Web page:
Covid-19

Eastern Cape mental health services running on empty

Eastern Cape mental health services running on empty as COVID-19 pummels province.
Written by Max Matavire

Mental health institutions in the Eastern Cape remain severely understaffed in a time where mental health services and beds are most needed given the current COVID-19 situation in the province.

Recommendations made by the Health Ombudsman three years ago have fallen on deaf ears with several mental institutions on the verge of collapse due to staff shortages and the lack of proper maintenance.

The Eastern Cape health system is already under severe strain with the World Health Organisation (WHO) having stepped in last week to assist the provincial government in trying to curb the high COVID-19 death rate. By Wednesday last week, 11 August, just over 13 000 people had lost their lives to the virus.

Staff shortages worsening

Health MEC Nomakhosazana Meth revealed that staffing issues in the mental health division had worsened over the past two years.

She was responding to questions from DA Eastern Cape Health shadow MEC Jane Cowley who asked why the provincial government had nothing to address the psychiatric posts which remain unfilled with mental health disorders on a steep upward trend.

“There are only two psychiatrists employed in State hospitals in the Eastern Cape with one of these being an unfunded post. There are 13 psychiatrist nurses in the seven institutions that cater for mental health patients in the province. About 125 of these posts are unfunded and vacant, said Meth.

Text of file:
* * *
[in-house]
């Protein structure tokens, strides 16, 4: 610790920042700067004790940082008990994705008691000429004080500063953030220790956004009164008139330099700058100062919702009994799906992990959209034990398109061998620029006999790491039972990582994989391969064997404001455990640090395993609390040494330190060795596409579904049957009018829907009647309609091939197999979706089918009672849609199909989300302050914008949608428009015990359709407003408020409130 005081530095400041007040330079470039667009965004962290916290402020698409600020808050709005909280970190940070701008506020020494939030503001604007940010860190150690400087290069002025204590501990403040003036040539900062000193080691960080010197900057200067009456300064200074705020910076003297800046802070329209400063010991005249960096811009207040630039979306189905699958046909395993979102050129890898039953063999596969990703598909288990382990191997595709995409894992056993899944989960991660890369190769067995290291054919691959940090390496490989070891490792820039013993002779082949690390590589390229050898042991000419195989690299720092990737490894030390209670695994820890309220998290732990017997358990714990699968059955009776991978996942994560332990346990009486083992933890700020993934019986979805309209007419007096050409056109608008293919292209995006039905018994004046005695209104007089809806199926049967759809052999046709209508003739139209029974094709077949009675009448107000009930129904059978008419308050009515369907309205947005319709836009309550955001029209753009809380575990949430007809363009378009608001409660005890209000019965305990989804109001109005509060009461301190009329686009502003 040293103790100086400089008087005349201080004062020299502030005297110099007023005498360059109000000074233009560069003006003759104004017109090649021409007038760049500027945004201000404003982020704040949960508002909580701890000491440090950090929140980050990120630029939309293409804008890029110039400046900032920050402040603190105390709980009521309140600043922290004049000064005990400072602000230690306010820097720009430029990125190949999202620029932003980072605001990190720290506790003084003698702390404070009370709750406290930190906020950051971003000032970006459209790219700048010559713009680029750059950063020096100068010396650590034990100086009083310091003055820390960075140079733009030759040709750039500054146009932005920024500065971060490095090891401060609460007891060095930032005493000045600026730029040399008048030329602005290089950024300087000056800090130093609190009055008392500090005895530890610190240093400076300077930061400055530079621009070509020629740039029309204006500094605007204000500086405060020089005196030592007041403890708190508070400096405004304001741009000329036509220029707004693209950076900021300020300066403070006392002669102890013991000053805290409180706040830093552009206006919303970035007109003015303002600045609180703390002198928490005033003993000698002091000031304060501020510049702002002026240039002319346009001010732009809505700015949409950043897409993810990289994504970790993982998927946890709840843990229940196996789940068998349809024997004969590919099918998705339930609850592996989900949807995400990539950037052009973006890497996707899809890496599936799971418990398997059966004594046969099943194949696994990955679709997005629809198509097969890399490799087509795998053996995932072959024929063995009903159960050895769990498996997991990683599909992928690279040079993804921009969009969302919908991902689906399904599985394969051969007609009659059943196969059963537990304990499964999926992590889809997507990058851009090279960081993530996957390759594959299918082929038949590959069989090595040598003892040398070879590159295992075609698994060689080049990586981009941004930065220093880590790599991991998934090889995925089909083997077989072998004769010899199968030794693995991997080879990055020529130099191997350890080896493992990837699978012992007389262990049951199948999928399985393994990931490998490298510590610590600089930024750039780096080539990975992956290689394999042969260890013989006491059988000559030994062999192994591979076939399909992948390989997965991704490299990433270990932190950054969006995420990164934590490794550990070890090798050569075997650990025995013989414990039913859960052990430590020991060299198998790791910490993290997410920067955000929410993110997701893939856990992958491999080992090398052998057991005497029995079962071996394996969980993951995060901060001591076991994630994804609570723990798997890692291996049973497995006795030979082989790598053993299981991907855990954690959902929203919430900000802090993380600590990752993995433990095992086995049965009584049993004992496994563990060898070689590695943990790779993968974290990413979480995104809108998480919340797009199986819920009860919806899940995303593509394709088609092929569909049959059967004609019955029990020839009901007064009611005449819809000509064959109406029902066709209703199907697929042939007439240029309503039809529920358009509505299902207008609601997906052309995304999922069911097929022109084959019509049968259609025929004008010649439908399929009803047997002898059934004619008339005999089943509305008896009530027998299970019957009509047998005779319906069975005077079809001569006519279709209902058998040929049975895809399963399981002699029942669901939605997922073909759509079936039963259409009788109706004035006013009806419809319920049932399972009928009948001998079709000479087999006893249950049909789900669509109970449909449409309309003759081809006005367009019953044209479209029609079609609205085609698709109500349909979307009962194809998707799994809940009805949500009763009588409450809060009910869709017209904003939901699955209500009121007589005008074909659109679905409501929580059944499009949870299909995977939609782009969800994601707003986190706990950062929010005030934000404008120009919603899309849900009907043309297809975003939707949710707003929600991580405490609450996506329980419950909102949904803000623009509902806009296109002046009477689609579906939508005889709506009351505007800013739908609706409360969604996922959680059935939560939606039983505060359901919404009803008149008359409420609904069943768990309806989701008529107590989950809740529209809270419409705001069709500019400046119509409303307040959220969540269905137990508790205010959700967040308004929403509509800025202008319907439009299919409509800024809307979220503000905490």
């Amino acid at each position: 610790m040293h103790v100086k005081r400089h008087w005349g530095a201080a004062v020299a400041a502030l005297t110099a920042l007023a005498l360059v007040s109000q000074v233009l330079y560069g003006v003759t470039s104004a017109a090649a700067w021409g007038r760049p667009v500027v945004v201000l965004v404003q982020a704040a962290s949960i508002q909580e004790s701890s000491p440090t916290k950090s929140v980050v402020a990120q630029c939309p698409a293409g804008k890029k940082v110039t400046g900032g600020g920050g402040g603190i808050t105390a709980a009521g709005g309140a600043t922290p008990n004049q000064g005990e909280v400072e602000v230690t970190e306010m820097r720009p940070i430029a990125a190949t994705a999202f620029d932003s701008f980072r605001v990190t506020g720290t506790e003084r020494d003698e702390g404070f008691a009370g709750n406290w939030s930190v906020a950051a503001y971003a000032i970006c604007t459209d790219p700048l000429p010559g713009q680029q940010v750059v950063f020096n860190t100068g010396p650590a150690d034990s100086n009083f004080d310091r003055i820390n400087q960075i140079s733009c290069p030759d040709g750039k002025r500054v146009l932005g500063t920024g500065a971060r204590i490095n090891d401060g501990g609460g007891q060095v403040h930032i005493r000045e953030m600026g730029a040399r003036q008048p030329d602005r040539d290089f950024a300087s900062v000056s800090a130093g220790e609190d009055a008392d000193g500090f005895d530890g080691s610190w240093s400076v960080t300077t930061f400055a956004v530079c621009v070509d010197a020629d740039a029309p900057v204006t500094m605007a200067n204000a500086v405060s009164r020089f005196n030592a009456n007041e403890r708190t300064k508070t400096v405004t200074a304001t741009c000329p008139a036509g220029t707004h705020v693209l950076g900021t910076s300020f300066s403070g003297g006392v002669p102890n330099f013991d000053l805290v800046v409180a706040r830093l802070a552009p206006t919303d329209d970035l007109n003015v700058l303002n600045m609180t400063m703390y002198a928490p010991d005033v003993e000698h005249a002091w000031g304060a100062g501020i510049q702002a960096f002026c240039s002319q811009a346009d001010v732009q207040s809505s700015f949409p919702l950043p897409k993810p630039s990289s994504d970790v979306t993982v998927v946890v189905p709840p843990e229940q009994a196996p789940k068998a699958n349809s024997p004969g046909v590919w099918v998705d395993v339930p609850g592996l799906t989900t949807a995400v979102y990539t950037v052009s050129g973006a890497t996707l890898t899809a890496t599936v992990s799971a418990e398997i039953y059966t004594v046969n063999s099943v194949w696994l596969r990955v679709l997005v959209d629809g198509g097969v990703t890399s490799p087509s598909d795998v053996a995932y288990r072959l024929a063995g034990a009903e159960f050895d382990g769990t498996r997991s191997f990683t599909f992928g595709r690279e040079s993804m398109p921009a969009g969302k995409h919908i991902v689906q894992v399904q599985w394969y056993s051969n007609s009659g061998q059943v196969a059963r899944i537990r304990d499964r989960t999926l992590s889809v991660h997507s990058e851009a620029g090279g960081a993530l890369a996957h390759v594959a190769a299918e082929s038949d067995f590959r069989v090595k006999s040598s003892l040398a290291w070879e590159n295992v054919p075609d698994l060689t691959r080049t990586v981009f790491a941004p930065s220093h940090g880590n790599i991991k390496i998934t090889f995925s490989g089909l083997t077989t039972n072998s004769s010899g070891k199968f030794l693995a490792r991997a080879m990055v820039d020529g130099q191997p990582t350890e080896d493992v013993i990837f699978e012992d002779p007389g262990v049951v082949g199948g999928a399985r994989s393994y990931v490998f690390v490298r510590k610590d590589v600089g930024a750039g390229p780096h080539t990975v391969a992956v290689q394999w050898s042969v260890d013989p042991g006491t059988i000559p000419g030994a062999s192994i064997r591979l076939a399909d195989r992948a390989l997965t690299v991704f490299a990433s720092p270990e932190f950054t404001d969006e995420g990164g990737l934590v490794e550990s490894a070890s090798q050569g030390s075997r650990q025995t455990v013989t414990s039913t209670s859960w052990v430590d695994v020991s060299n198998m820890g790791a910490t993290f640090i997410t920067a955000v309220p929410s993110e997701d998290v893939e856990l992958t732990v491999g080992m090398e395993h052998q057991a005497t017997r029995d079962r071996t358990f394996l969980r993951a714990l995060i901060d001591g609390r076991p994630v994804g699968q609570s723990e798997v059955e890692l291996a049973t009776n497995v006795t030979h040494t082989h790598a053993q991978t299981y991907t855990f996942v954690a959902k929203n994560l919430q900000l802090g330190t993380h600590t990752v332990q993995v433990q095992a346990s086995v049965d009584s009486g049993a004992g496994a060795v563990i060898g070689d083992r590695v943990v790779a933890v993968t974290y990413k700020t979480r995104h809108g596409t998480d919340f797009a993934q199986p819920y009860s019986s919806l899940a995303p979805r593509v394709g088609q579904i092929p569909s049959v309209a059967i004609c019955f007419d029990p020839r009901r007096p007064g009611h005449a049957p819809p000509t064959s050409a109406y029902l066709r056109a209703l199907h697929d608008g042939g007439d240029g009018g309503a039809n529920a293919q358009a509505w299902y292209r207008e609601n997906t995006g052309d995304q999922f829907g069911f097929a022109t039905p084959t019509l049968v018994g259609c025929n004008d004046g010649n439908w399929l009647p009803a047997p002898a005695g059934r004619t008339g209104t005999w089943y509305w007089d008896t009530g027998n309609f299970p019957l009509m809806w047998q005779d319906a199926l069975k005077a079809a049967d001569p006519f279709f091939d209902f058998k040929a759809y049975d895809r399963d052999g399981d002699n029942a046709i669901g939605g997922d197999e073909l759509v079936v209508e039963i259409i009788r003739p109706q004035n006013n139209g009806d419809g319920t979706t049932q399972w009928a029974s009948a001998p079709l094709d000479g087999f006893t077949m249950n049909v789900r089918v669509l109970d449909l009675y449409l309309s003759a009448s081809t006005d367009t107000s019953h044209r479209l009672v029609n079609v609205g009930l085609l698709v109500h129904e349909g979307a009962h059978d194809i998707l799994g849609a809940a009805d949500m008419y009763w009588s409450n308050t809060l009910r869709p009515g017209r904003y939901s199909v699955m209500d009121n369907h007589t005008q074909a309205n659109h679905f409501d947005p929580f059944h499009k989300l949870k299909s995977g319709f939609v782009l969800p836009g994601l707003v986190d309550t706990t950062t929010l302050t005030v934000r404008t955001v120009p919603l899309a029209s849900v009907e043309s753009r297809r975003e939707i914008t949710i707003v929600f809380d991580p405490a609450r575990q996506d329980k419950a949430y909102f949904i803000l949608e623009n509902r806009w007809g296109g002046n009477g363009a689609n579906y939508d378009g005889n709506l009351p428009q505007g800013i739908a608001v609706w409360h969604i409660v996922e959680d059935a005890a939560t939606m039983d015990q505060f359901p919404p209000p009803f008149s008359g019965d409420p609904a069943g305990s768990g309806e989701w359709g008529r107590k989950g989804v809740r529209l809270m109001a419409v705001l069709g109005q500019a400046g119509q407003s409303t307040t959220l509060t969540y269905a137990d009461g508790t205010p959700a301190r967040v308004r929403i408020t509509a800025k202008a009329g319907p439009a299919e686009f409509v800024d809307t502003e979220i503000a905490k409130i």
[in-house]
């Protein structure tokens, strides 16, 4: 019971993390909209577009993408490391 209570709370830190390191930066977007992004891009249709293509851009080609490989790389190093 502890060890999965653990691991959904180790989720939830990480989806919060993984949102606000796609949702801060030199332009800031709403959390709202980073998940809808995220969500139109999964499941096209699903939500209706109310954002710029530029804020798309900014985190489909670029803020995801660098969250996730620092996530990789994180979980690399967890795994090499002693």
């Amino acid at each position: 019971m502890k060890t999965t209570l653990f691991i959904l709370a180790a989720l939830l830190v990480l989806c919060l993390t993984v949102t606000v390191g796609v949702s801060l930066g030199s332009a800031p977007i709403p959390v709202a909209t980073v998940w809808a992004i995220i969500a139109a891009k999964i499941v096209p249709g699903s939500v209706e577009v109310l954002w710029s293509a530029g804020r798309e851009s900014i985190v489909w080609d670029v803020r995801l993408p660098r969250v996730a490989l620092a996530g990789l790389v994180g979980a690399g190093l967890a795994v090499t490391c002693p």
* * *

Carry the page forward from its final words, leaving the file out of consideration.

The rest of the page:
“Joe Gqabi and Alfred Nzo districts do not have a single bed for mental health patients. There are just 79 psychiatric staff members (including psychiatrists, operational managers, area managers and professional nurses) to cater for the 1421 mental health beds in the province. There are only 20 beds across the province for patients suffering from mental health disorders due to drug abuse,” said Meth.

Cowley said the situation was devastating in the face of the COVID-19 pandemic where many have suffered cognitive impairment and mental health strain while trying to cope with altered life circumstances.

She told Health-e News that mental health patients were being treated inhumanely and cruelly abandoned when they needed help the most.

The health shadow MEC  said there are now less mental healthcare beds in the province than there were in 2018 which is a sad indictment on the department’s 2019 Mental Health Infrastructure Strategic Plan which would have seen increased capacity across all districts by 2025.

Meth urged to address dire situation

‘I will write to MEC Meth urging her to implement the Health Strategic Infrastructure Plan so that mental health patients are able to receive the care they require. The ongoing failure to do so is further evidence that the health department is factually bankrupt and should be placed under administration before more citizens suffer from these systemic failures,”said Cowley.

Cowley added that the incidence of people suffering from mental health issues during COVID-19 has risen sharply and that beds for these patients were full.  She said drug abuse had also increased sharply in recent years, particularly amongst the youth.

She said a capable state should ensure that the most vulnerable citizens are catered for in institutions that are adequately equipped with human resources that allow them to live their best lives. – Health-e News 

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Max Matavire